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Returns to Education, Child Labor, & Schooling in India

  • Rubiana Chamarbagwala

    (Indiana University - Bloomington)

In an environment where children's time has an economic value and employment opportunities for educated workers are scarce, parental investments in their children's education may not be driven entirely by poverty and credit constraints. We offer evidence that children's participation in child labor and schooling responds to economic returns to education in India, which suggests implementing policies that raise the economic benefits of education - such as creating more high-skilled jobs and improving the quality of education - in order to lower child labor and increase schooling.

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File URL: http://128.118.178.162/eps/dev/papers/0410/0410003.pdf
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Paper provided by EconWPA in its series Development and Comp Systems with number 0410003.

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Length: 57 pages
Date of creation: 05 Oct 2004
Date of revision:
Handle: RePEc:wpa:wuwpdc:0410003
Note: Type of Document - pdf; pages: 57
Contact details of provider: Web page: http://128.118.178.162

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  1. Jafarey, Saqib & Lahiri, Sajal, 2002. "Will trade sanctions reduce child labour?: The role of credit markets," Journal of Development Economics, Elsevier, vol. 68(1), pages 137-156, June.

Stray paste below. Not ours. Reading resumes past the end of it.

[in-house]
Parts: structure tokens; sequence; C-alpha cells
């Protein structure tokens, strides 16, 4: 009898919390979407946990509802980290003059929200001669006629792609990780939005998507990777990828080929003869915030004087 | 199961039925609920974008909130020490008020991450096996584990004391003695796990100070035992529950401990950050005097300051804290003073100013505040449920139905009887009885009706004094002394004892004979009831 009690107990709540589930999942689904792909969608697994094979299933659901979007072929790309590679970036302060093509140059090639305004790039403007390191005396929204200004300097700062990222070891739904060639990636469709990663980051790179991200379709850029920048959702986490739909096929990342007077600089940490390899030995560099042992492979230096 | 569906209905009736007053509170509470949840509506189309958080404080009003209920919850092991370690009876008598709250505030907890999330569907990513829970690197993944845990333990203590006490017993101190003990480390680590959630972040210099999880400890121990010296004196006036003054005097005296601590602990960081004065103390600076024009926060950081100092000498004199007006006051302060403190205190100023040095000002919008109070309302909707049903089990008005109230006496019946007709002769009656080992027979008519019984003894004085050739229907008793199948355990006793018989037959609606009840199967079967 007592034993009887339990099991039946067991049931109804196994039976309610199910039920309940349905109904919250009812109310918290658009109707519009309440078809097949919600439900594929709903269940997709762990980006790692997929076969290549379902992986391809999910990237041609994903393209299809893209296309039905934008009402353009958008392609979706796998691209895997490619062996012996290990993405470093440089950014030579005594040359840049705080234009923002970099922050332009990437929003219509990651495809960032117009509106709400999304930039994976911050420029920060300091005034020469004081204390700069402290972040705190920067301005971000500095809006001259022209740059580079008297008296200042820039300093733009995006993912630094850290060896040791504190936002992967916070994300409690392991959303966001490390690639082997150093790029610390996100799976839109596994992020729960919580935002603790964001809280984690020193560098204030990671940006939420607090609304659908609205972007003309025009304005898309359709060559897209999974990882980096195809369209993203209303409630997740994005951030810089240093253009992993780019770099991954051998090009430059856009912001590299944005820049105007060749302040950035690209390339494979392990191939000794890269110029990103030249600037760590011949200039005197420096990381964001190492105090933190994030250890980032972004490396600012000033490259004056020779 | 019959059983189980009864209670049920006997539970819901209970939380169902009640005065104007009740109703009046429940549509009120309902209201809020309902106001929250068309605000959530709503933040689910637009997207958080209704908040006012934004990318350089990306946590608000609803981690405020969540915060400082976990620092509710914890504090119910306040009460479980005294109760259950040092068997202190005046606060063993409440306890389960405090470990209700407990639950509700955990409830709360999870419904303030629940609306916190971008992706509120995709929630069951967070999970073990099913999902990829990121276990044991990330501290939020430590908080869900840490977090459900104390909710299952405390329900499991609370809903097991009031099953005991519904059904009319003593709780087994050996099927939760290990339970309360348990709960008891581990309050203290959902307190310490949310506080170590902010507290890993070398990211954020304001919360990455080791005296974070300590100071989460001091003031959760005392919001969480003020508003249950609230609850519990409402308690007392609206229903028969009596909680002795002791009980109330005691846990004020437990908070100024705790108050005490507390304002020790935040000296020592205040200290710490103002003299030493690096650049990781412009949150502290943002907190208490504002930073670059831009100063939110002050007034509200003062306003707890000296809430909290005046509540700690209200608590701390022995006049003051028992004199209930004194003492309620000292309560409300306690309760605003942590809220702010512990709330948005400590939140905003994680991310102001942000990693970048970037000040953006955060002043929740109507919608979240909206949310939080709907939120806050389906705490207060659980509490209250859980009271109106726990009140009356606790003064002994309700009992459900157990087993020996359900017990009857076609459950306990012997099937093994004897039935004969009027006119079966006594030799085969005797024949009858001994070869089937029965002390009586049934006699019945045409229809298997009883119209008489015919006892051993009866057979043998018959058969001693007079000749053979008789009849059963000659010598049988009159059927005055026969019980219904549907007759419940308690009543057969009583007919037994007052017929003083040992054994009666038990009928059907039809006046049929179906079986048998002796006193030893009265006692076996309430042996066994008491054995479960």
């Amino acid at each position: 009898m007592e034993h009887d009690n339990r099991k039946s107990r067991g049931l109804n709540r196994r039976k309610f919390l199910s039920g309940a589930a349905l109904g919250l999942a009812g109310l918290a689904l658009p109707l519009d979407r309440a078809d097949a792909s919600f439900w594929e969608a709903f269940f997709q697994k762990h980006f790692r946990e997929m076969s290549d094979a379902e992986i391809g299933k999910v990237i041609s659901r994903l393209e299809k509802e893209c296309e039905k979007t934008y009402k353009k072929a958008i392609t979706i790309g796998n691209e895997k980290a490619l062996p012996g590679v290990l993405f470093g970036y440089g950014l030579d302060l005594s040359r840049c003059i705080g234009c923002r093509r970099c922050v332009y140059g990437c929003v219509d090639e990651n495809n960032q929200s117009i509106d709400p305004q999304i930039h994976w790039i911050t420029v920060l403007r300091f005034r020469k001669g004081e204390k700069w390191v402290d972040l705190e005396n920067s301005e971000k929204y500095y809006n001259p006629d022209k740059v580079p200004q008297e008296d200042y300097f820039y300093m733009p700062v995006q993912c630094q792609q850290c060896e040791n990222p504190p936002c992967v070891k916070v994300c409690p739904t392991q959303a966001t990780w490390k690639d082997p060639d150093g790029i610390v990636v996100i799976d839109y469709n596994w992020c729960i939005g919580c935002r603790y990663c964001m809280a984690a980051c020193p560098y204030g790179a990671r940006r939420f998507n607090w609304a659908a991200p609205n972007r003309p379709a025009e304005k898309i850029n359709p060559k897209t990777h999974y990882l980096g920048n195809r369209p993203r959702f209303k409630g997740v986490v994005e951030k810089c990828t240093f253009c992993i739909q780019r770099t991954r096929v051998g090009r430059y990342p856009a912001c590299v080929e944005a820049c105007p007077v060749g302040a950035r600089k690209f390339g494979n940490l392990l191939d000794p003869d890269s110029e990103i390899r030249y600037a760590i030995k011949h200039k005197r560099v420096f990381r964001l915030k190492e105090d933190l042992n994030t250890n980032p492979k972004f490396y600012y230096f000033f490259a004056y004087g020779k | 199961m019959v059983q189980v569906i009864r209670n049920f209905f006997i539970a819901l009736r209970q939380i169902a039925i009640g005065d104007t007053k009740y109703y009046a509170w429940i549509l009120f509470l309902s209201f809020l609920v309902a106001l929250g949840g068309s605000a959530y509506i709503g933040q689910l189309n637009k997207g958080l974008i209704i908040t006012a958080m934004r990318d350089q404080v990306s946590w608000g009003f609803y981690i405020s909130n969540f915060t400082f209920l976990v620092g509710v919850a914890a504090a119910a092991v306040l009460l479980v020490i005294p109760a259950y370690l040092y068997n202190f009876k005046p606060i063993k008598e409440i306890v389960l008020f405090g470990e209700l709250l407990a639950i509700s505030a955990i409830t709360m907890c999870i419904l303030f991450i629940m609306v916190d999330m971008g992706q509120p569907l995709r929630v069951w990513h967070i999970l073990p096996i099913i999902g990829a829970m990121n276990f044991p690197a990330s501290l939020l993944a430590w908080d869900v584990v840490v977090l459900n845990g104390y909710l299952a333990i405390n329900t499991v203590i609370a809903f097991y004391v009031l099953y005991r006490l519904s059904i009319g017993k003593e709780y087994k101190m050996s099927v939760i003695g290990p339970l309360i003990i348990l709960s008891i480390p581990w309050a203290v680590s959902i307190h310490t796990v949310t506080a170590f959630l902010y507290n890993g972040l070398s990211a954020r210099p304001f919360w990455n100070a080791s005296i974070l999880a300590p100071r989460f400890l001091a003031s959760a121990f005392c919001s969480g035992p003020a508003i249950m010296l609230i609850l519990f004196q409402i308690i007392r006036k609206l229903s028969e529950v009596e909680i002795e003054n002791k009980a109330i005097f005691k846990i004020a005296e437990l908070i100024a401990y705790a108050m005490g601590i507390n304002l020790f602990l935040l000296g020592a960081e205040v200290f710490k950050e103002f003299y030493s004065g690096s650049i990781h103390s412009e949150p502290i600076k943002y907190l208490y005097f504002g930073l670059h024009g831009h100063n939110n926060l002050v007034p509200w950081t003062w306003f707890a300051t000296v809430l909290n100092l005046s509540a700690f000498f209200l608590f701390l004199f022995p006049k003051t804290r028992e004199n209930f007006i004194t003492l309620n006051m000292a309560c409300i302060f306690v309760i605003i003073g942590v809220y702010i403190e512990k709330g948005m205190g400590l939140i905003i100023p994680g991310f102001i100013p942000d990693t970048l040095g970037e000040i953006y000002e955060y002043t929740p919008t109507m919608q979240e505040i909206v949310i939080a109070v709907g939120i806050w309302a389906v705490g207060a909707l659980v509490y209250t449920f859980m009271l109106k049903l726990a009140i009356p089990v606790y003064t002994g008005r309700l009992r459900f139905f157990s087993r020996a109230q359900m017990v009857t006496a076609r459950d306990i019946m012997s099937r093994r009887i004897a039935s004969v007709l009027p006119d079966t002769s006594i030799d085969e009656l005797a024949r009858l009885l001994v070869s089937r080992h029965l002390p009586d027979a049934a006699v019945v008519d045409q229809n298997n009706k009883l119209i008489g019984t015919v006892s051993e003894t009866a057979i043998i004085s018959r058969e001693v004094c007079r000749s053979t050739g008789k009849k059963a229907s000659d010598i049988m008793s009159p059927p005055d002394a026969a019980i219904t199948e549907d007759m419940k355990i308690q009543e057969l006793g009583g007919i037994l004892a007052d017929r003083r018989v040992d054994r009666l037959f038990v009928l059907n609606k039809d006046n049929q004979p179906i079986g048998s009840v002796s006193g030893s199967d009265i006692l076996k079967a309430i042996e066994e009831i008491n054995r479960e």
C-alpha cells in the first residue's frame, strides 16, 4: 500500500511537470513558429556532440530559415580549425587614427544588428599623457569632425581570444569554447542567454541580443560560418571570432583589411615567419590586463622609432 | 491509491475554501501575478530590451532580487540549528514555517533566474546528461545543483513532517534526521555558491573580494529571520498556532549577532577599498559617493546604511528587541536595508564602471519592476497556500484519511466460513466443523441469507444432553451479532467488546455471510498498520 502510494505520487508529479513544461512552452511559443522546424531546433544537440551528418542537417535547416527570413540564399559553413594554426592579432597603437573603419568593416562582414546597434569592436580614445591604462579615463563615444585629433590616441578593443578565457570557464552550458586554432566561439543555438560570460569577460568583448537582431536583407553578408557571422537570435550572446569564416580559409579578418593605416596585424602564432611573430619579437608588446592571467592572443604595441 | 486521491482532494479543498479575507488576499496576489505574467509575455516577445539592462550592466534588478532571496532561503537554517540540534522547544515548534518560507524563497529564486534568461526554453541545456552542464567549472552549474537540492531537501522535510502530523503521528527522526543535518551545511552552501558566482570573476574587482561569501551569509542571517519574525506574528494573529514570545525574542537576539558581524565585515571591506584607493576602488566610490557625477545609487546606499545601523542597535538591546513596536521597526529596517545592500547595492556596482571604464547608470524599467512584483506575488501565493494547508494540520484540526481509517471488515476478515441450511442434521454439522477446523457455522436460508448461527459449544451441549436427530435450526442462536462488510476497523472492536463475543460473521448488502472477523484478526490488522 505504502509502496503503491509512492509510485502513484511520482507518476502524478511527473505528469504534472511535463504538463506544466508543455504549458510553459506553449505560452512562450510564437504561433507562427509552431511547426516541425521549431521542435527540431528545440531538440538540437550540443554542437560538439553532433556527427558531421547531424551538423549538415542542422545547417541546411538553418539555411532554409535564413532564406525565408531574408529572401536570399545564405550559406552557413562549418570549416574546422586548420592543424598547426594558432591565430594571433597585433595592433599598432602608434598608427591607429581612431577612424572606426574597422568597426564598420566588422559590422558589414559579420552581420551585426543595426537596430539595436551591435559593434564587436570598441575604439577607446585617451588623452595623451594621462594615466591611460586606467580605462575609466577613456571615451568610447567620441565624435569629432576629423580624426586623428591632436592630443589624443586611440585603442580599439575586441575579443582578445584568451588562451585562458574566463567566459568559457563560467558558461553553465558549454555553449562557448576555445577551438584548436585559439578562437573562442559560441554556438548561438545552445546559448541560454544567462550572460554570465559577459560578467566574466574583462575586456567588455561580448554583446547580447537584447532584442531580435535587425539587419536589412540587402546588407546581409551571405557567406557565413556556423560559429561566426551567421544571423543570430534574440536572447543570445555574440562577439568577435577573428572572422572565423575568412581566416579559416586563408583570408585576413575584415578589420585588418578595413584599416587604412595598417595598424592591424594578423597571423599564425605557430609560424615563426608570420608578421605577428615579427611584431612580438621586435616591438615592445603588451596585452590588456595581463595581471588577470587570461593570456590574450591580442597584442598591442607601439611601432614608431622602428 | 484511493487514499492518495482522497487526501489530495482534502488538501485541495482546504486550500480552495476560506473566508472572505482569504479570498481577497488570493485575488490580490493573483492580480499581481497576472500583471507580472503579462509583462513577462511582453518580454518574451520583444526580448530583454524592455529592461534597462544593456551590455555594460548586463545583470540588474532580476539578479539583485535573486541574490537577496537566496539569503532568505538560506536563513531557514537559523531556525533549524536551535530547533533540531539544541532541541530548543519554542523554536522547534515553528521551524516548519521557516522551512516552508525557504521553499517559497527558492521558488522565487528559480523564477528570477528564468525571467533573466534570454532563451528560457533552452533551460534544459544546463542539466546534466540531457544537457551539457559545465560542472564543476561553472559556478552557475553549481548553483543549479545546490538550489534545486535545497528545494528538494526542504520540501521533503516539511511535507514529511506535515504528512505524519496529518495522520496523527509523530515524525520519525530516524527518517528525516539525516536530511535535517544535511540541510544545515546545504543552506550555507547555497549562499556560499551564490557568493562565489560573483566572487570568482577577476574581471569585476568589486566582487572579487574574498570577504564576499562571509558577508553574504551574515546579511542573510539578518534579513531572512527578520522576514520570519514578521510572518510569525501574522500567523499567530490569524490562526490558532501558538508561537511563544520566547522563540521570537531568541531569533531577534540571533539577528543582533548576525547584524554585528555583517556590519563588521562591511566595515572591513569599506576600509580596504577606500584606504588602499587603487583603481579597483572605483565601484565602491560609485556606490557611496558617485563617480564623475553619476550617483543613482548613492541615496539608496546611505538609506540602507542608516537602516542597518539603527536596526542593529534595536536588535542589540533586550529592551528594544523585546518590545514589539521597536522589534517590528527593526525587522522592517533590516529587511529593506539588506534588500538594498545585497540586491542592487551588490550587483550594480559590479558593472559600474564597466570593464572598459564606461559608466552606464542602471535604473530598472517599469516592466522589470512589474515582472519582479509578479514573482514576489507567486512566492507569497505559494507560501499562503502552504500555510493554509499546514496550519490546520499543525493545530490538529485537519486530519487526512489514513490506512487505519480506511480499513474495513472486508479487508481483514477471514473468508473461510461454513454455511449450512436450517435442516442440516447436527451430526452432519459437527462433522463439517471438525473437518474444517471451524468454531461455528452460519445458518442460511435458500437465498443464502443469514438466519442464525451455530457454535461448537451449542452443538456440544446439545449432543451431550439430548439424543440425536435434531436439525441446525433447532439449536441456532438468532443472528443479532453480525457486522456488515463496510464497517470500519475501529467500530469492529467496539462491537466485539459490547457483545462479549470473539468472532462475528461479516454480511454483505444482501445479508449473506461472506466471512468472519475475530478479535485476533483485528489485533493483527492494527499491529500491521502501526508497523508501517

2. Moulton, Brent R, 1990. "An Illustration of a Pitfall in Estimating the Effects of Aggregate Variables on Micro Unit," The Review of Economics and Statistics, MIT Press, vol. 72(2), pages 334-38, May.
  3. Dessy, Sylvain E. & Pallage, Stephane, 2001. "Child labor and coordination failures," Journal of Development Economics, Elsevier, vol. 65(2), pages 469-476, August.
  4. Cigno, Alessandro & Rosati, Furio C. & Guarcello, Lorenzo, 2002. "Does Globalisation Increase Child Labour?," IZA Discussion Papers 470, Institute for the Study of Labor (IZA).
  5. Edmonds, Eric V. & Pavcnik, Nina, 2005. "The effect of trade liberalization on child labor," Journal of International Economics, Elsevier, vol. 65(2), pages 401-419, March.
  6. Geeta Gandhi Kingdon & Jeemol Unni, 2001. "Education and Women's Labour Market Outcomes in India," Education Economics, Taylor & Francis Journals, vol. 9(2), pages 173-195.
  7. Duryea, Suzanne & Arends-Kuenning, Mary, 2003. "School Attendance, Child Labor and Local Labor Market Fluctuations in Urban Brazil," World Development, Elsevier, vol. 31(7), pages 1165-1178, July.
  8. Swaminathan, Madhura, 1998. "Economic growth and the persistence of child labor: Evidence from an Indian city," World Development, Elsevier, vol. 26(8), pages 1513-1528, August.
  9. Basu, Kaushik, 2002. "A note on multiple general equilibria with child labor," Economics Letters, Elsevier, vol. 74(3), pages 301-308, February.
  10. Basu, Kaushik & Van, Pham Hoang, 1998. "The Economics of Child Labor," American Economic Review, American Economic Association, vol. 88(3), pages 412-27, June.
  11. Ranjan, Priya, 1999. "An economic analysis of child labor," Economics Letters, Elsevier, vol. 64(1), pages 99-105, July.
  12. Mincer, Jacob, 1970. "The Distribution of Labor Incomes: A Survey with Special Reference to the Human Capital Approach," Journal of Economic Literature, American Economic Association, vol. 8(1), pages 1-26, March.
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